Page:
Know your CV
It may sound like a no-brainer, but you need to know exactly what is on your CV, so that when you are asked about it you don’t need to back track.
This is especially true for anybody who has multiple versions of their CV. If you have been applying for different jobs with different job spec-appropriate points on your CV, make sure you read up on the one you gave to this particular employer before interview. It will save you embarrassment and make you feel much more prepared
Know your cover letter
Again; when offering different versions of your CV, you will have given out different cover letters. Make sure you know exactly what you said in this cover letter. You will need to relay evidence of your claims, so make sure you have the appropriate work scenarios already planned out to tell.
Read up on the job specification
If there are any aspects of the job specification you don’t understand, look it up. Being prepared makes you look much better in an interview situation. If you have any previous experience in any of the job specifications, make sure you have the appropriate evidence ready so you don’t get caught out by a question you don’t understand.
Read up on the company
You will need to know:
- Exactly what the company does
- What are the company’s core strengths
- Where they are in their field
- What makes them different
You will also need to prepare an informed reason for why you wish to work there. Don’t just give a generic answer; look up on the company and make a personal, individual reply.
Think of what you will be asked
It’s difficult to know exactly what you will be asked during interview, but you can make an informed guess by looking up on the company and researching standard interview questions.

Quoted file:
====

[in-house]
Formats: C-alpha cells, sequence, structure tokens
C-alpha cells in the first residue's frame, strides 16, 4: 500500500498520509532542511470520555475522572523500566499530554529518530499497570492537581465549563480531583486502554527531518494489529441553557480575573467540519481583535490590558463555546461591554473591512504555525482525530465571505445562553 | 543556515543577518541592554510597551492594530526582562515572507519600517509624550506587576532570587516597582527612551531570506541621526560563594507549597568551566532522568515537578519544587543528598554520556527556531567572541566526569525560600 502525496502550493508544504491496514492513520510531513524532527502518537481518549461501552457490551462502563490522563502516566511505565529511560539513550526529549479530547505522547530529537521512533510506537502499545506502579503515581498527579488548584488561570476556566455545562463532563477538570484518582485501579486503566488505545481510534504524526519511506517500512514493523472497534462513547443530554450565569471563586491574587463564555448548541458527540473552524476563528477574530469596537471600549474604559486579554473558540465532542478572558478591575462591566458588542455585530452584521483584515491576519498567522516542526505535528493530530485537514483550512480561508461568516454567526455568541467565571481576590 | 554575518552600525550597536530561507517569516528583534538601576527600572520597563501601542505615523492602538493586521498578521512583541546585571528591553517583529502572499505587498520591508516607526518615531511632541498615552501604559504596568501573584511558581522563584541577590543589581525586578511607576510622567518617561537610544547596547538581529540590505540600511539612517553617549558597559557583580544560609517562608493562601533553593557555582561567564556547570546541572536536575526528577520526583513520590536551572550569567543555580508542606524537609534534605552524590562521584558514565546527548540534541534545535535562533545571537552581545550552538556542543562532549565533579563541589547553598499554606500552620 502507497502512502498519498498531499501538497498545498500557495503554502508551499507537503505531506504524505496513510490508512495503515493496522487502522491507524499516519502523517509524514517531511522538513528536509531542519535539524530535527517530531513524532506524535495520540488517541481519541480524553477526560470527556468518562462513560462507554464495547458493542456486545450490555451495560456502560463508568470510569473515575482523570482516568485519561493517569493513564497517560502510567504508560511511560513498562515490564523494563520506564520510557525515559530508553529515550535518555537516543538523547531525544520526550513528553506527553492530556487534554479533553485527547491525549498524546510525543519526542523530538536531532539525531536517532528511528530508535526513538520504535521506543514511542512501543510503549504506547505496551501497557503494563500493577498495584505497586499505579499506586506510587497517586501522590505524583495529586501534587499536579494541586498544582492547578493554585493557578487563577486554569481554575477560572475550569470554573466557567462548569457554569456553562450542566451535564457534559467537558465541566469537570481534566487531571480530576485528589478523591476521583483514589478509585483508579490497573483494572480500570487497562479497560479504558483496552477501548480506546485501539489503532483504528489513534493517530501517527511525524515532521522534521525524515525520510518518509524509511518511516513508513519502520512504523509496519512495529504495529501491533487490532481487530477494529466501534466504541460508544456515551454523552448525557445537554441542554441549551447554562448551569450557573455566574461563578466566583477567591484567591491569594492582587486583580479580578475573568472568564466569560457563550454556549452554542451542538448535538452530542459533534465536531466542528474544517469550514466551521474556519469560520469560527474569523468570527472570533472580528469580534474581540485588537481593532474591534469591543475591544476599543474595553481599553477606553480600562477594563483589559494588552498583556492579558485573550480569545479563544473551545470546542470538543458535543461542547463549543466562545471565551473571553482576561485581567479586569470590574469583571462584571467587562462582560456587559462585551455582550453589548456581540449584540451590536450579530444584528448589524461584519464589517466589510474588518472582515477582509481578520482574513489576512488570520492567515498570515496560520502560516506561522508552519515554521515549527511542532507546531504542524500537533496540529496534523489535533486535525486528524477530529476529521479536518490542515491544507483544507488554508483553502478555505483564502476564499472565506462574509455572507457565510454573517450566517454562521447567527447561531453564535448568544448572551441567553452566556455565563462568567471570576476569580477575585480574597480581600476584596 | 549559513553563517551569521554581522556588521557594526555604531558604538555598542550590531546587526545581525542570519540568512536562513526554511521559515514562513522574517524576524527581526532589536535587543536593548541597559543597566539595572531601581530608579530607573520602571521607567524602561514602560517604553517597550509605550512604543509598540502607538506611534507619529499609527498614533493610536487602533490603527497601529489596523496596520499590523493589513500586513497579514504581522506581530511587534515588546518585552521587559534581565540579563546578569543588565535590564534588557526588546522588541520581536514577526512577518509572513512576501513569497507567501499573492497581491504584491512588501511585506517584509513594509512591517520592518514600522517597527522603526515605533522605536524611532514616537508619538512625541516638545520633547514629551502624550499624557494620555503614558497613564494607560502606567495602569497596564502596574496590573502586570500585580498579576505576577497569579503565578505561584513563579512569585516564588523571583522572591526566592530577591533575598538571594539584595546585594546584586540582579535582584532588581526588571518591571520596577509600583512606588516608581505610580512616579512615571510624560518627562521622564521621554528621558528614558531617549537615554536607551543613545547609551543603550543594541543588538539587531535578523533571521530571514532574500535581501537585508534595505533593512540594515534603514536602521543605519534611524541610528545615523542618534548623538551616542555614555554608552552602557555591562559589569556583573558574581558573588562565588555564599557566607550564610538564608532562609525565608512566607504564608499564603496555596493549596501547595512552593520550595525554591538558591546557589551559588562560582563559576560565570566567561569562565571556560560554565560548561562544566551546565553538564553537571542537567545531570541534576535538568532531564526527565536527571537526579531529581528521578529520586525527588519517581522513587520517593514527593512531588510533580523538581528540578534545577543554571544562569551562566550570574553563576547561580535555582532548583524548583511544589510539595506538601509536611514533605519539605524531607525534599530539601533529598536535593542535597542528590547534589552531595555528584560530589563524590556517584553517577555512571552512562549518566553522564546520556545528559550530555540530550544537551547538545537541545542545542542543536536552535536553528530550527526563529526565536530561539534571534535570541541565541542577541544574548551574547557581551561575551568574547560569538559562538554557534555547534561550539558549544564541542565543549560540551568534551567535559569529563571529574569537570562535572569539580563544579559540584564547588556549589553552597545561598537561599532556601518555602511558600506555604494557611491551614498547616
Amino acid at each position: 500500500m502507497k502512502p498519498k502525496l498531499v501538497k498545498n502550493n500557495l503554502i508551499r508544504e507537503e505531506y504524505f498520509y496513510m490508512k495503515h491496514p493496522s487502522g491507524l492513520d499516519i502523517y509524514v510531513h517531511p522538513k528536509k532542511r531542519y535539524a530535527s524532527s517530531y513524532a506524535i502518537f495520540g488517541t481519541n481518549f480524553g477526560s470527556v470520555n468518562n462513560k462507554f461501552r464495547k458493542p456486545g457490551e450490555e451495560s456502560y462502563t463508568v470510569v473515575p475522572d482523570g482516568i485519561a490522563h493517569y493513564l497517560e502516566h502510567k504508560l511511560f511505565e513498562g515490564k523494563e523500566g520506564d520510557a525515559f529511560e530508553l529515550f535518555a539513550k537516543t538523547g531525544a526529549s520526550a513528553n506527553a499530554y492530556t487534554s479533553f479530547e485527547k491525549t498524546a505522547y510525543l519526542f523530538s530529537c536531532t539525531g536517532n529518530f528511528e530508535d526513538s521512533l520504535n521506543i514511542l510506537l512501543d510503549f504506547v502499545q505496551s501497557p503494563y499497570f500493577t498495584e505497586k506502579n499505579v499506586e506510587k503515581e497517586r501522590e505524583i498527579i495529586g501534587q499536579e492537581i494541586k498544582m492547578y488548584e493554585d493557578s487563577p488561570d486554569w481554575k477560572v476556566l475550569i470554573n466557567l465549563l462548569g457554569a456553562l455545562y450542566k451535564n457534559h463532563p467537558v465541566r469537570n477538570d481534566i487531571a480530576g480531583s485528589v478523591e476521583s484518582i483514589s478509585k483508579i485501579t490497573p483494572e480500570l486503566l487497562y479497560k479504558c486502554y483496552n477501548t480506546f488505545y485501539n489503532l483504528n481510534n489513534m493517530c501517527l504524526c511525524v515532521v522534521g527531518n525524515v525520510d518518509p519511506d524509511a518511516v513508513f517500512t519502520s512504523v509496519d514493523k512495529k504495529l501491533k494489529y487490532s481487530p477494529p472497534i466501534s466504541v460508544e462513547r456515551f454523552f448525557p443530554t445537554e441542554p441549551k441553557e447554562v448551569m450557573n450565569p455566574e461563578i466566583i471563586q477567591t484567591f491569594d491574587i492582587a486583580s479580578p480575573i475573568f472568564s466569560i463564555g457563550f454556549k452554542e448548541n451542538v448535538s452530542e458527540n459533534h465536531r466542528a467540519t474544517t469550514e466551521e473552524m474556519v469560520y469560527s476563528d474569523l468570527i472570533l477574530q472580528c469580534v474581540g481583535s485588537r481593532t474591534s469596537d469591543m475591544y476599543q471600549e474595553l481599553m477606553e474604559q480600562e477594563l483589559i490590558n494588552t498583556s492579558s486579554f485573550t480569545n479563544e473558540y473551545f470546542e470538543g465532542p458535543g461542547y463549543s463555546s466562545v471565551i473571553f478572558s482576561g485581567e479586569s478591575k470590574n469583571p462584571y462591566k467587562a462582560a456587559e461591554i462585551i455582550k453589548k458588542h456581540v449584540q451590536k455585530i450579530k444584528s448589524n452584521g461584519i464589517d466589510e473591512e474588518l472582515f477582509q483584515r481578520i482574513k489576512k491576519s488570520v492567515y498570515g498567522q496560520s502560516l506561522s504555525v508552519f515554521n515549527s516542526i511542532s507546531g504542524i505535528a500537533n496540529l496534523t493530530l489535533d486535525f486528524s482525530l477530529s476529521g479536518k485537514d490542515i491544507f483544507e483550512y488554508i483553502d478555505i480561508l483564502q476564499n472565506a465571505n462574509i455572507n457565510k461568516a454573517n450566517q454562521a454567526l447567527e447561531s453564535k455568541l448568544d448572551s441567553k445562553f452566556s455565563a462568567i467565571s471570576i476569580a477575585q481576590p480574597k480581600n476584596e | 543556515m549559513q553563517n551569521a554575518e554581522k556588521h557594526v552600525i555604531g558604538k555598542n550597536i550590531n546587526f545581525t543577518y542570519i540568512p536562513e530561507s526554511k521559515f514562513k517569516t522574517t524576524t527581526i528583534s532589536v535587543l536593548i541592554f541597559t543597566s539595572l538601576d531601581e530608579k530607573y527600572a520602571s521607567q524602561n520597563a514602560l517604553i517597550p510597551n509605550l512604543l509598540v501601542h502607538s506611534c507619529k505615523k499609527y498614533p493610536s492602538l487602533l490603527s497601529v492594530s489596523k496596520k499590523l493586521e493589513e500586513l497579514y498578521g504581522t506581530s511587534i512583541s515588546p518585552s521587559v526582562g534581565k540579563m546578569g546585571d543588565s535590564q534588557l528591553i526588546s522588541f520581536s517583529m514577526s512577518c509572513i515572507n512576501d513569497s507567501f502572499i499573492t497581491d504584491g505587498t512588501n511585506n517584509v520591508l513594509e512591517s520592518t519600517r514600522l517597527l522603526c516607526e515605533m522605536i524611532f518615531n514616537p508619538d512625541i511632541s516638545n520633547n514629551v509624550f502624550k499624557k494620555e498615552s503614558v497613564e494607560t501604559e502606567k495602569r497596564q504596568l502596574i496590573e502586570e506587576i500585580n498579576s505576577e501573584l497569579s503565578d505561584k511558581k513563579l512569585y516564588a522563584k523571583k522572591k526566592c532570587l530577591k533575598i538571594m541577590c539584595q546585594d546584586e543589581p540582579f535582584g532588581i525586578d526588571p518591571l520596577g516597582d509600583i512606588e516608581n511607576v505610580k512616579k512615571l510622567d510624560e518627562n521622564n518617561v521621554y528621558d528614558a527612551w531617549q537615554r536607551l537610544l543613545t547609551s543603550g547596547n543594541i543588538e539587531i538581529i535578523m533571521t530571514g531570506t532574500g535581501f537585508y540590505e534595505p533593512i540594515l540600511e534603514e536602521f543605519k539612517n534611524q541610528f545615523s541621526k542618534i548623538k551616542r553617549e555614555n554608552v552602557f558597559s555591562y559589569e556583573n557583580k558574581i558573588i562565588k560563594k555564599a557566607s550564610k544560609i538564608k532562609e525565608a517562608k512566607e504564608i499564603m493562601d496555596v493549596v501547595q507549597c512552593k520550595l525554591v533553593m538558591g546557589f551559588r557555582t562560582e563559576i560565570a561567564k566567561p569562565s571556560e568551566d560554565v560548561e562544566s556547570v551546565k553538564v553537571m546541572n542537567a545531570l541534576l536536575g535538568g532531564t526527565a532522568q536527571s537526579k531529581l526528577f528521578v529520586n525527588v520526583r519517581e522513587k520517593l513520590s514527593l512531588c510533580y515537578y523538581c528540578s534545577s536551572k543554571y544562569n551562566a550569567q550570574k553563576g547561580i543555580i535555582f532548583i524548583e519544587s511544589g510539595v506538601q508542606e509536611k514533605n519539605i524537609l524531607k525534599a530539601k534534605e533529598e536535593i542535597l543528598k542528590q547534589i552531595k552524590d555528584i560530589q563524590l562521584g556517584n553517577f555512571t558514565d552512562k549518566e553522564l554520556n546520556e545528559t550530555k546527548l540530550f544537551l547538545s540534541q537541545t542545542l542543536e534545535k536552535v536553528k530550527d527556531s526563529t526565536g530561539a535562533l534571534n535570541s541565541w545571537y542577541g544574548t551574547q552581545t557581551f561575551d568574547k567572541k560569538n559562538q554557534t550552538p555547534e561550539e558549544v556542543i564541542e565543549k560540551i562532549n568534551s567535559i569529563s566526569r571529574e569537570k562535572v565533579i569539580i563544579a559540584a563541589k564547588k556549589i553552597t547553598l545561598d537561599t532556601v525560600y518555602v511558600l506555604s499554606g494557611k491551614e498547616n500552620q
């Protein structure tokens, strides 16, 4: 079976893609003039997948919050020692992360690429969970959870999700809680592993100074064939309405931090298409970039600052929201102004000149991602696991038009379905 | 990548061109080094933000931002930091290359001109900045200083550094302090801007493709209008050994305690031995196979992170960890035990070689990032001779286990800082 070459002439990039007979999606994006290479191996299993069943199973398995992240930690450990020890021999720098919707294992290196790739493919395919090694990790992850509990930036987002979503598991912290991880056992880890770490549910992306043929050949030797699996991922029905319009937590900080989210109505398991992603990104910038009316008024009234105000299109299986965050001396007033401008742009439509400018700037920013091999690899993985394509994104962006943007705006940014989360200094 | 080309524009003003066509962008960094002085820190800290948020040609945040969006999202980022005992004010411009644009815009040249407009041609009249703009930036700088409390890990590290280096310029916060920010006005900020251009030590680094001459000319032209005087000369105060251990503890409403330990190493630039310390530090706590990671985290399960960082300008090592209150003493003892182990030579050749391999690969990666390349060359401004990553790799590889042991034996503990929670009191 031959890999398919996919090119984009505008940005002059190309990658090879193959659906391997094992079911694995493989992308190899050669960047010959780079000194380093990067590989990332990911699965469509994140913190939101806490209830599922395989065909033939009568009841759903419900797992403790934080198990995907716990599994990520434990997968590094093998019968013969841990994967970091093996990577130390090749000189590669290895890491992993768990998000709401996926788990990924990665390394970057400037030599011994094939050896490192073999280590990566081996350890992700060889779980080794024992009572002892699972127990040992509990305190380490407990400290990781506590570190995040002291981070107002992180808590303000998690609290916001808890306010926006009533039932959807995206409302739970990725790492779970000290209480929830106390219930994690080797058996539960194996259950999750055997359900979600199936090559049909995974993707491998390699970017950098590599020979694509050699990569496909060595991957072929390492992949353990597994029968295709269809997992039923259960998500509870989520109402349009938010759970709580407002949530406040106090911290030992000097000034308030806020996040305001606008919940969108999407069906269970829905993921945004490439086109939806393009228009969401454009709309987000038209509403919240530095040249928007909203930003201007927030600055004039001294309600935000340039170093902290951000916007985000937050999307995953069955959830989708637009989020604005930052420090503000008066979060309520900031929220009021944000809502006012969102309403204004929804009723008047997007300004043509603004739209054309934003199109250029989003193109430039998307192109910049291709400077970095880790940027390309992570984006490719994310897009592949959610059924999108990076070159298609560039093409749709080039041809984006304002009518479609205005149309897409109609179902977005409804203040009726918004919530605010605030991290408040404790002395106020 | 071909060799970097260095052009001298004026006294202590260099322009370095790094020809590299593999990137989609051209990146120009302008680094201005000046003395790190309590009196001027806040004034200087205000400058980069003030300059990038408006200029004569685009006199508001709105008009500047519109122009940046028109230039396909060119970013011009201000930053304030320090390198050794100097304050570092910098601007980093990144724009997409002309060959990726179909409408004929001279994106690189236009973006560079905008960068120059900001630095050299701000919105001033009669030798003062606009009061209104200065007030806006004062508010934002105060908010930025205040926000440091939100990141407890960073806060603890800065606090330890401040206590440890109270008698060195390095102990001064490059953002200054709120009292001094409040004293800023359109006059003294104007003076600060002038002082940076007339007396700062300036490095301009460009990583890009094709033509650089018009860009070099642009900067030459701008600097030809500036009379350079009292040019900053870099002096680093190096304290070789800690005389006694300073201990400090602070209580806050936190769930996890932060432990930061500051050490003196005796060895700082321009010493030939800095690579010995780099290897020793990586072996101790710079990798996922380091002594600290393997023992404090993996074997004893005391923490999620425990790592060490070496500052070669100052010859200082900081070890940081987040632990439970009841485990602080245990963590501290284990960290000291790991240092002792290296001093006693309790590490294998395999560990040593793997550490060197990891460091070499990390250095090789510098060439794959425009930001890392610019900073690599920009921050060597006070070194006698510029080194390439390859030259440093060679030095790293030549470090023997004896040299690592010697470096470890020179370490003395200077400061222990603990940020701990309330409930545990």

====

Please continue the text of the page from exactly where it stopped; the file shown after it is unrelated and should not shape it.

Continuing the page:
Don’t make it too personal. If an employer asks you to tell them a little about yourself, make sure the answer is relevant. Talk about what led you to apply for this job, and what aspects of the job spec interest you.
If you are going for a job which requires a specific set of skills, make sure you have answers to skill-specific questions.
Most common job interview questions are:
- Why do you want this job?
- What are your weaknesses?
- Describe a situation where you worked in a team/ resolved an issue
- Do you have any questions?
Think of questions you want answered
An employer will usually ask if you have any questions. Showing an interest in the company is key to a successful interview, so set out a few questions to ask after or during the interview.
Get down everything you want to say during the interview. Now practice answering those most common questions, out loud. You’ll feel much more confident when it’s time for the interview.
Samantha McGawley, Head of Marketing at Online Resourcing, said: “Interview preparation can be a daunting task, but one piece of advice we say to candidates is to start from the job specification. You need to know exactly what it is you will be doing and what the employer is looking for in order to answer any question thrown at you. It is remarkable how many candidates can talk for hours about what they do now but are unable to say what they would do should they be successful in their job application. Start with the spec and show your future employer why and how you will add value to them.”